The Zoharei Chama sundial measures 5 metres (16 ft) in diameter.[2][3] A long wire sticks out to measure the sun's progress along a half-circle marked at each hour, with sub-markings at 15, 30, and 45 minutes.[2] For cloudy days, Levy installed two mechanical clocks on either side of the sundial, one set for European time and one for local time.[1][4][13] Shapiro also designed three sundials for the third floor of the building.[3] Only the large sundial on the fourth floor remains today. It is still accurate to within 15 minutes.[5]


  1. ^ a b c d e f g h Rossoff, Dovid (1998). Where Heaven Touches Earth: Jewish life in Jerusalem from medieval times to the present. Guardian Press. pp. 392–393. ISBN 0-87306-879-3. 
  2. ^ a b c d e Adam, Shaul (2007). "The Israel Sundial Trail". sundials.co.uk. Retrieved 11 January 2011. 
  3. ^ a b c d e f g Eylon, Lili (1 April 1999). "Jerusalem: Architecture in the late Ottoman Period". Israel Ministry of Foreign Affairs. Retrieved 11 January 2011.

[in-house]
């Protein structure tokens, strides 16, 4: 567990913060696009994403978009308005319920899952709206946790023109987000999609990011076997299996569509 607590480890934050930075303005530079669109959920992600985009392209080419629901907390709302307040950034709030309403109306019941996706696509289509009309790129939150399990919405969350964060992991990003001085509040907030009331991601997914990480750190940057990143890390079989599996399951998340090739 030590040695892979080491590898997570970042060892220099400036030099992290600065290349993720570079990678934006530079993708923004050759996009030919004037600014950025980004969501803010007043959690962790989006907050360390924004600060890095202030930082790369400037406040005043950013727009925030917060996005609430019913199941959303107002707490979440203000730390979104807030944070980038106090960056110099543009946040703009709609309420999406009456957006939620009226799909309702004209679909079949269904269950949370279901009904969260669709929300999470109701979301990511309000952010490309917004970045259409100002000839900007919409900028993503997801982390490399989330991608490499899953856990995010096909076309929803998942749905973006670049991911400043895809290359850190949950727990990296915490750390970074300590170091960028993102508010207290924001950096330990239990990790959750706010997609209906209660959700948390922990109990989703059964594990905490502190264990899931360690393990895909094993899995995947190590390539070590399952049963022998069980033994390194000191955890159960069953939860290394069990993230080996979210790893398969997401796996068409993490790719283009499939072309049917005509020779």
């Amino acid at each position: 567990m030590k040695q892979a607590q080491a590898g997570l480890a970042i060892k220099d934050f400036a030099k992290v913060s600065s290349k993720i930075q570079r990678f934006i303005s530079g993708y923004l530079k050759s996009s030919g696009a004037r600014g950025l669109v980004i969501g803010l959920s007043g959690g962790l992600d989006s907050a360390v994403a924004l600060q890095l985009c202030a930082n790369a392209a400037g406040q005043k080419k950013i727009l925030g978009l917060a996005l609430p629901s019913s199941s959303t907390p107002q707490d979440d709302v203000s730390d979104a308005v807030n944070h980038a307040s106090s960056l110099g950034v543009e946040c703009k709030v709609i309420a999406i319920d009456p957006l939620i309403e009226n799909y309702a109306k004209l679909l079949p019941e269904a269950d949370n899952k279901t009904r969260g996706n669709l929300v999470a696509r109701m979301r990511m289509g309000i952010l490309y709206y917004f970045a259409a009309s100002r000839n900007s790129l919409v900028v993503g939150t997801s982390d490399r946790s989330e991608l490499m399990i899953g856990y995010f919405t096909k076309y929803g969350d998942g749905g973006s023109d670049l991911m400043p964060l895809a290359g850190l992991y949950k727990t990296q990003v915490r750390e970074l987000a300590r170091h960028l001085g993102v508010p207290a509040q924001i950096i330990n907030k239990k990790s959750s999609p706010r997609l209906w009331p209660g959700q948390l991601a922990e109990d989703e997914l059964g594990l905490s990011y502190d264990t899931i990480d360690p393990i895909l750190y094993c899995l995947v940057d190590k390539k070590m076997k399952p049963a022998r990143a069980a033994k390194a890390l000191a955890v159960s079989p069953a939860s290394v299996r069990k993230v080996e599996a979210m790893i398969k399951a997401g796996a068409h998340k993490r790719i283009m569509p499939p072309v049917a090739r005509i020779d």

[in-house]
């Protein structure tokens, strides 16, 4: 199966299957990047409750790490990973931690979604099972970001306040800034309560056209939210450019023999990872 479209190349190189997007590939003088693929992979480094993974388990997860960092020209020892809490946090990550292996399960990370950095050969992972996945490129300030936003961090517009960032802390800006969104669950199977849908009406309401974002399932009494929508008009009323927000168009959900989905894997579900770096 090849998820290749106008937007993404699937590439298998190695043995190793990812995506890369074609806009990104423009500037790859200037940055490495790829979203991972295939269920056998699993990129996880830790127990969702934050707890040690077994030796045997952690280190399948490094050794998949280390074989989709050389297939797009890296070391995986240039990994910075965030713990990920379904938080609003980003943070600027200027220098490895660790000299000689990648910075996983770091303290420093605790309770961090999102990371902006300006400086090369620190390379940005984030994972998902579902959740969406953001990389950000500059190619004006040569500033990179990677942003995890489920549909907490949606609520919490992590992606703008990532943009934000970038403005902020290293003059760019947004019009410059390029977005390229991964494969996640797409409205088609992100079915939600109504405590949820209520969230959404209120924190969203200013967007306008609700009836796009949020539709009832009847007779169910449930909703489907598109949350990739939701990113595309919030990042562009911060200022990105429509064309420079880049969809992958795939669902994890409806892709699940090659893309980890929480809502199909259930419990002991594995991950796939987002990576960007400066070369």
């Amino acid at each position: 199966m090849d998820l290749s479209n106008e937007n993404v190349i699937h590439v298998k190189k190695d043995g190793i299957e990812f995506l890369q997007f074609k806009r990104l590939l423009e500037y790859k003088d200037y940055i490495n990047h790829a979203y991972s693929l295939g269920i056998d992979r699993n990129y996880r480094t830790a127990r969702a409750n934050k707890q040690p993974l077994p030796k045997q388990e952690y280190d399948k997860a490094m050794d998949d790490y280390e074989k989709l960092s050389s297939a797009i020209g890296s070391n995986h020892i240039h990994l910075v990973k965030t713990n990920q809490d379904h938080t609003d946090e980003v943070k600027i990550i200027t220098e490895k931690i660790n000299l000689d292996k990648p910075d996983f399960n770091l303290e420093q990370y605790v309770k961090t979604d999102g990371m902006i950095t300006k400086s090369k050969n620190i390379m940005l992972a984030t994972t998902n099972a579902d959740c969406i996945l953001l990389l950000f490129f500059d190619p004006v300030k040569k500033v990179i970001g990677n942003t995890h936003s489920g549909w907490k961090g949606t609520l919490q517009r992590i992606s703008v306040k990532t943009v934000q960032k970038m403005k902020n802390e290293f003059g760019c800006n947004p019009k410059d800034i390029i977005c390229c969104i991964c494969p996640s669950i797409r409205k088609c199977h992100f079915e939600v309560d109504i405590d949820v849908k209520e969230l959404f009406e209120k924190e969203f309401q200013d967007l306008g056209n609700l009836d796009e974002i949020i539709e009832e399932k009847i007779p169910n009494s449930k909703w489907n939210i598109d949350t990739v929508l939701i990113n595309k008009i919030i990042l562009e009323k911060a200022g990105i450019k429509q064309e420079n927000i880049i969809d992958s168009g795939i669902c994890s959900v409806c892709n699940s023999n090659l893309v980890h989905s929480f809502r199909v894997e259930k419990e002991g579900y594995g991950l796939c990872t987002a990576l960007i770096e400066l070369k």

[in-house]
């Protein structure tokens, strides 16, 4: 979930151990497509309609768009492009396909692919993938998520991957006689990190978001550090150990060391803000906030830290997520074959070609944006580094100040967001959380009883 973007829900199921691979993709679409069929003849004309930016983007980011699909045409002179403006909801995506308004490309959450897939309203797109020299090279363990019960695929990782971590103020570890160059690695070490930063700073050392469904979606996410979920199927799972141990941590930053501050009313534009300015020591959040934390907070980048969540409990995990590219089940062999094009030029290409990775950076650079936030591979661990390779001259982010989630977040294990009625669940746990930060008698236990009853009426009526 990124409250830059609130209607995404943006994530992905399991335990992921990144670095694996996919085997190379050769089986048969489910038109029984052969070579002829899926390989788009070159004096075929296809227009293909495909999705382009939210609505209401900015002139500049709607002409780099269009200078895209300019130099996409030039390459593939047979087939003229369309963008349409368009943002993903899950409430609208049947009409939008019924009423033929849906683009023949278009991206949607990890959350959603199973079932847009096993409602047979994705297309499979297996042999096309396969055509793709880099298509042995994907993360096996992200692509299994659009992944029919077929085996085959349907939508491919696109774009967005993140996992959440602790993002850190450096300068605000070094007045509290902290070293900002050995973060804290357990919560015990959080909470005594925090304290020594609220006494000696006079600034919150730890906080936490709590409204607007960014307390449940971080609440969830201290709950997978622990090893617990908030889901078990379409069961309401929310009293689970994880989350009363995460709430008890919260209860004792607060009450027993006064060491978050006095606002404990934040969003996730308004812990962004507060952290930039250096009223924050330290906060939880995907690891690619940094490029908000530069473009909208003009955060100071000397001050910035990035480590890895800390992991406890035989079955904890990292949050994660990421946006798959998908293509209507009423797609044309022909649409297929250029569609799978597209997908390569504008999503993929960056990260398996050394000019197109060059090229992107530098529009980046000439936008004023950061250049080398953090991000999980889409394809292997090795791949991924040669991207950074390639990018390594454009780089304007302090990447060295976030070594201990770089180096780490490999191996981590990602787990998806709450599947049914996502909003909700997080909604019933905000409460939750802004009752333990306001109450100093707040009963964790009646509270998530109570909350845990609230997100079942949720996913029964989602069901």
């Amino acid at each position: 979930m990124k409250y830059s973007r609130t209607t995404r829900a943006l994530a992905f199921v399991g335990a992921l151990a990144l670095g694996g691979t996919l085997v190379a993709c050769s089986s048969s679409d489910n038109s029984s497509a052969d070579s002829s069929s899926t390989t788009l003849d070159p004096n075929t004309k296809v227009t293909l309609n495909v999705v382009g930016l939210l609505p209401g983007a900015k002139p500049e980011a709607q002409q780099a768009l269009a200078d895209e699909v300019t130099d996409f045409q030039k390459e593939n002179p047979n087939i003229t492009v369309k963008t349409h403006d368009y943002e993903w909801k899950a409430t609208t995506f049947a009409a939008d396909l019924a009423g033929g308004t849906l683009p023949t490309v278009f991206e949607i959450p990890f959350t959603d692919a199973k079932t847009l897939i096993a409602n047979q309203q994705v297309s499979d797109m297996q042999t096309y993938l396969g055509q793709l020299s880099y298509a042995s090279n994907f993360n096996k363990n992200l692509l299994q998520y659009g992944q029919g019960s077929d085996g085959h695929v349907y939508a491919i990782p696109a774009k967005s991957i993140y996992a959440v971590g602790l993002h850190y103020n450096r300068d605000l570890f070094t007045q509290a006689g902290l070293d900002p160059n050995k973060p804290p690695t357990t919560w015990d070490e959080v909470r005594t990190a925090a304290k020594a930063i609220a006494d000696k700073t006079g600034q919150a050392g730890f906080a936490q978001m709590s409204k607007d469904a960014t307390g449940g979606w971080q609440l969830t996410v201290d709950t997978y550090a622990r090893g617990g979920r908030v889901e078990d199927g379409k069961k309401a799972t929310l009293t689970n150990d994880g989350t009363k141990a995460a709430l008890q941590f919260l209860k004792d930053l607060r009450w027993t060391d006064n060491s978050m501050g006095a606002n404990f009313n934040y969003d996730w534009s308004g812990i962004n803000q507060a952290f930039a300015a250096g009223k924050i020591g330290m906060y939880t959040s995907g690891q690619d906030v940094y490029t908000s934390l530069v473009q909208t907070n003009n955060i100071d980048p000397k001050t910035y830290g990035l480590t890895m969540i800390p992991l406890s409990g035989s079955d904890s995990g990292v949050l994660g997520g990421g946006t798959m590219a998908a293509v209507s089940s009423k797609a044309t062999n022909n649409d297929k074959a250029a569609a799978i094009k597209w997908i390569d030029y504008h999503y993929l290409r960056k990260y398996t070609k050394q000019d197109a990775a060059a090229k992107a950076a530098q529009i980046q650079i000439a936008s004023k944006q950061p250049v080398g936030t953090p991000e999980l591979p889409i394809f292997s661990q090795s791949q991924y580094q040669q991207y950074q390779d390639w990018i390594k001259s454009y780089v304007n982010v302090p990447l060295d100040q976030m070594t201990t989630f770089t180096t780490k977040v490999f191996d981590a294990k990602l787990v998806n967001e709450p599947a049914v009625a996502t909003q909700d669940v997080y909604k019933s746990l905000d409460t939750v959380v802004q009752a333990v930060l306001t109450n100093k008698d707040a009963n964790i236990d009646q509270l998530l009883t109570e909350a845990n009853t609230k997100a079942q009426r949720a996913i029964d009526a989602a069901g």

4. ^ a b c d e f g h i Bar-Am, Aviva (7 September 2009). "Yemin Moshe, Bukharan Quarter, Nahlaot and Jaffa Road". The Jerusalem Post. Retrieved 11 January 2011. 
  5. ^ a b c Gordon, Buzzy (September 2010). Frommer's Jerusalem Day to Day: 20 smart ways to see the city. John Wiley & Sons. p. 46. ISBN 978-0-470-67636-3. 
  6. ^ a b Veeder, Nechama (12 December 2003). "Time to Pray". The Jerusalem Post. Retrieved 11 January 2011. 
  7. ^ Metal dedication plaque above sundial.
  8. ^ Be'er, Haim (2004). Feathers. Brandeis University Press. p. 18. ISBN 978-1-58465-371-4. 
  9. ^ Noy, Dov; Frankel, Ellen (2006). Folktales of the Jews, Volume 1: Tales from the Sephardic dispersion. The Jewish Publication Society. p. 28 (footnote). ISBN 978-0-8276-0829-0. 
  10. ^ Rossoff, Dovid (1998). Where Heaven Touches Earth: Jewish life in Jerusalem from medieval times to the present. Guardian Press. p. 411. ISBN 0-87306-879-3. 
  11. ^ Fischer, David. "Hebrew 51 – Lesson 39". University of Vermont. Retrieved 11 January 2011. 
  12. ^ "Nahlaot". Israel Ministry of Tourism. 2005. Retrieved 11 January 2011. 

Coordinates: 31°47′09″N 35°12′47″E / 31.78583°N 35.21306°E / 31.78583; 35.21306